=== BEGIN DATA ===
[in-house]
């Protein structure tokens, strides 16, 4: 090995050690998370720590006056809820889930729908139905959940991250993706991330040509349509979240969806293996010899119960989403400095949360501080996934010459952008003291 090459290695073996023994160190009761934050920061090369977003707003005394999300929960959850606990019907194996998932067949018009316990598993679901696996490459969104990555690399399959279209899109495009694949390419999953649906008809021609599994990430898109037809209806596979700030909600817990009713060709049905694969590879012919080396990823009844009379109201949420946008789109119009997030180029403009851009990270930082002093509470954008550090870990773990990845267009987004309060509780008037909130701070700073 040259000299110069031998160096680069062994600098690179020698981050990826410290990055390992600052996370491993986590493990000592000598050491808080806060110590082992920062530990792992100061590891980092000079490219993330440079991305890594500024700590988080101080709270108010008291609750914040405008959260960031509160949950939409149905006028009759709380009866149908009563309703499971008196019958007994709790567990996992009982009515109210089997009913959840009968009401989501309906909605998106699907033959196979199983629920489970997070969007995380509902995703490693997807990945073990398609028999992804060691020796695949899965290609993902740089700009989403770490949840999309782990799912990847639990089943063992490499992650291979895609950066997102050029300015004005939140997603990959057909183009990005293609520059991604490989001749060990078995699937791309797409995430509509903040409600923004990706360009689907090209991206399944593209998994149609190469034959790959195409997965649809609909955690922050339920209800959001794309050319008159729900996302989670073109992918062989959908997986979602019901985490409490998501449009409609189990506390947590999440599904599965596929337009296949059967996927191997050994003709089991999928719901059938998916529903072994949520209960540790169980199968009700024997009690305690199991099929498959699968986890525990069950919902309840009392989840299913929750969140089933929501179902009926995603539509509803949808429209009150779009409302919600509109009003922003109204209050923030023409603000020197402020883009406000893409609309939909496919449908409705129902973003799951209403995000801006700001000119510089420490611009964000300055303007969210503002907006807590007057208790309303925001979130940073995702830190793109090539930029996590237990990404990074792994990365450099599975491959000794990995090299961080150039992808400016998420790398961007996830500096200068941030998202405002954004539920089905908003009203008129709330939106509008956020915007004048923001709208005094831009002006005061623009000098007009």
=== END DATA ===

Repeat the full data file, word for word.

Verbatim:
[in-house]
């Protein structure tokens, strides 16, 4: 090995050690998370720590006056809820889930729908139905959940991250993706991330040509349509979240969806293996010899119960989403400095949360501080996934010459952008003291 090459290695073996023994160190009761934050920061090369977003707003005394999300929960959850606990019907194996998932067949018009316990598993679901696996490459969104990555690399399959279209899109495009694949390419999953649906008809021609599994990430898109037809209806596979700030909600817990009713060709049905694969590879012919080396990823009844009379109201949420946008789109119009997030180029403009851009990270930082002093509470954008550090870990773990990845267009987004309060509780008037909130701070700073 040259000299110069031998160096680069062994600098690179020698981050990826410290990055390992600052996370491993986590493990000592000598050491808080806060110590082992920062530990792992100061590891980092000079490219993330440079991305890594500024700590988080101080709270108010008291609750914040405008959260960031509160949950939409149905006028009759709380009866149908009563309703499971008196019958007994709790567990996992009982009515109210089997009913959840009968009401989501309906909605998106699907033959196979199983629920489970997070969007995380509902995703490693997807990945073990398609028999992804060691020796695949899965290609993902740089700009989403770490949840999309782990799912990847639990089943063992490499992650291979895609950066997102050029300015004005939140997603990959057909183009990005293609520059991604490989001749060990078995699937791309797409995430509509903040409600923004990706360009689907090209991206399944593209998994149609190469034959790959195409997965649809609909955690922050339920209800959001794309050319008159729900996302989670073109992918062989959908997986979602019901985490409490998501449009409609189990506390947590999440599904599965596929337009296949059967996927191997050994003709089991999928719901059938998916529903072994949520209960540790169980199968009700024997009690305690199991099929498959699968986890525990069950919902309840009392989840299913929750969140089933929501179902009926995603539509509803949808429209009150779009409302919600509109009003922003109204209050923030023409603000020197402020883009406000893409609309939909496919449908409705129902973003799951209403995000801006700001000119510089420490611009964000300055303007969210503002907006807590007057208790309303925001979130940073995702830190793109090539930029996590237990990404990074792994990365450099599975491959000794990995090299961080150039992808400016998420790398961007996830500096200068941030998202405002954004539920089905908003009203008129709330939106509008956020915007004048923001709208005094831009002006005061623009000098007009």